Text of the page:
The first question I had to put to Morgan Spurlock, who rose to prominence in the filmmaking world with his McDonald's-skewering, Academy Award-nominated Super Size Me, was whether there was any irony in Häagen-Dazs very conspicuously sponsoring Crafted, his new short documentary film about modern artisans.
Crafted clocks in at a compact 25 minutes, and follows Yuji Nagatini, a seventh-generation maker of Japanese earthenware donabe rice cookers, Cortney Burns and Nicolaus Balla, James Beard Award-winning chefs and owners of Bar Tartine in San Francisco, and Luke Snyder and David Van Wyk, who forge handcrafted knives with their blacksmith business, Bloodroot Blades. The focus of the documentary is the people behind these small businesses, and the sweat and effort put into carefully crafting things their goods by hand.
The documentary, which premiered Tuesday at the Los Angeles Film Festival, also happens to be funded by Häagen-Dazs, which is launching a new Artisan collection, a line of six ice cream flavors with somewhat involved names like Tres Leches Brigadeiro and Applewood Smoked Caramel Almond. Häagen-Dazs is licensed to Nestle in the U.S. and Canada and owned by General Mills, which had $18 billion in revenue last year.
"I don't think Häagen-Dazs paying to make a film is any different from Paramount Pictures paying to make a film if they're not telling me what to put in it. And they don't... we're not hawking product," Spurlock said. "Ultimately what this film does is champions something I very much believe in, which is that we should give a shit where things come from."
Spurlock did not pick these businesses himself — he had not, for example, ever been to Bar Tartine before. Häagen-Dazs was looking to produce a short documentary about modern artisans, and Spurlock's production company, Warrior Poets Productions, applied for and got the gig.
You are driving a stake into the evil heart of cynicism.
Was Henry Rollins at the premiere? Of course Henry Rollins was at the premiere. The indefatigable activist, KCRW radio host and ex-leader of punk band Black Flag emceed the Q&A following the screening, where he reeled off some great lines like, "You are driving a stake into the evil heart of cynicism" and revealed that he used to manage a Häagen-Dazs shop in Washington D.C. in the early 1980s (do a search: there are some great pictures of him and Ian Mackaye together).
Little cynicism can be expressed about the documentary itself (it can currently be seen for free by Amazon Prime subscribers), which is well-shot and focuses squarely on the artisans themselves — Spurlock does not inject himself into the film at all, nor are there any sneaky ice cream product placements. All three of the businesses profiled express very firm, clear visions about the integrity of their work and personal importance of it.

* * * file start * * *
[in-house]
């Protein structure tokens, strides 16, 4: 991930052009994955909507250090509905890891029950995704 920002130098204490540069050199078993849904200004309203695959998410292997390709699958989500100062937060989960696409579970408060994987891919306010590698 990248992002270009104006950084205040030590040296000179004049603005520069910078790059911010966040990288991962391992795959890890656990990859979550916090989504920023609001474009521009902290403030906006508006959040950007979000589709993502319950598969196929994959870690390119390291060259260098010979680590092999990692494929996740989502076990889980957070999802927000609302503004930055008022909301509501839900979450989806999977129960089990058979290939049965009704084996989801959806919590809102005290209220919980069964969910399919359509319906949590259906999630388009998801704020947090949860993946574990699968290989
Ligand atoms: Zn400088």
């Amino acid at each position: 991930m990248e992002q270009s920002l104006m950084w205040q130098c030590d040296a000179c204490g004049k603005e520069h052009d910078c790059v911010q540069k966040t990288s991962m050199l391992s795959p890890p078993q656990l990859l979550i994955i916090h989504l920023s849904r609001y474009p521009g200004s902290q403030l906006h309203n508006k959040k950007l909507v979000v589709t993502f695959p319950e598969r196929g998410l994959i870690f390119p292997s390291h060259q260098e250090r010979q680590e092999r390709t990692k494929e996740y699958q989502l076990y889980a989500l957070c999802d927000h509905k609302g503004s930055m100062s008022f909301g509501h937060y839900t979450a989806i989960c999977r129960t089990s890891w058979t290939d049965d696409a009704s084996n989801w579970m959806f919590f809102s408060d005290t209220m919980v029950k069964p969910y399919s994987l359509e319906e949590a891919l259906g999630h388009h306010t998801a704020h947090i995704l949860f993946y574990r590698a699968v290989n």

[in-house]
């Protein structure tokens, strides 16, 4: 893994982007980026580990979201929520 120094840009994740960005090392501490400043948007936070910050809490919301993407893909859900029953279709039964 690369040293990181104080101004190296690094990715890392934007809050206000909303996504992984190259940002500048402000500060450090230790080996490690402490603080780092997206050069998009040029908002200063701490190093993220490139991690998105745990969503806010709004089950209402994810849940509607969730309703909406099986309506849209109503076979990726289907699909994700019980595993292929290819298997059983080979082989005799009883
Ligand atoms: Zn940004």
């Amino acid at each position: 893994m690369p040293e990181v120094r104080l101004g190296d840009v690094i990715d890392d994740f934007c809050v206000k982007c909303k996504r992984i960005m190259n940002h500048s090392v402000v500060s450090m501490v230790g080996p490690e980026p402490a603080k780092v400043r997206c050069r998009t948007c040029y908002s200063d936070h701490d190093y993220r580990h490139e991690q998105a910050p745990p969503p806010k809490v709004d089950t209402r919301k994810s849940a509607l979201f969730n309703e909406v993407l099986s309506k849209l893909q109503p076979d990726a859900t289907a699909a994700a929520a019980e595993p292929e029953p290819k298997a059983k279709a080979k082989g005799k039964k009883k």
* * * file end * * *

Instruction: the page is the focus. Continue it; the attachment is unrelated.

"People have called the fermentation and processing that's going on right now, that it's a fad. When, in reality, it's human history," said Balla of his and Burns' work at Bar Tartine. "The last 50 years have been a fad. A bad one."
The last 50 years have been a fad. A bad one
As to whether their daily work felt like activism, Burns said that while they are highly conscious of where they source their ingredients, they don't cook into order to send a message. "At the end of the day, honestly, we're just trying to make food that tastes good," she said. "We don't put where everything comes from right there on the menu, but if people want to know, we can provide that information."
So are they the anti-McDonald's? "I think they are very much anti-fast food, period," Spurlock said. "All of these guys, they represent taking the time to do something that is special."
Something was a little odd, though, about the partnership between Häagen-Dazs (which, to be fair, is one of the only large commercial ice cream makers not to use chemical stabilizers) and Spurlock, given his reputation for skewering corporate culture and giving executives fits. This is the same guy, remember, who took us down a meta rabbit hole with his quest to make a film about corporate branding completely funded by corporate money.
It was, at the very least, transparent. Rollins directly addressed the elephant in the room at the end of Q&A when he said, "Well... someone has to talk about Häagen-Dazs, and I'm not going to put it on these four people to be the corporate heavies, so I'll do it."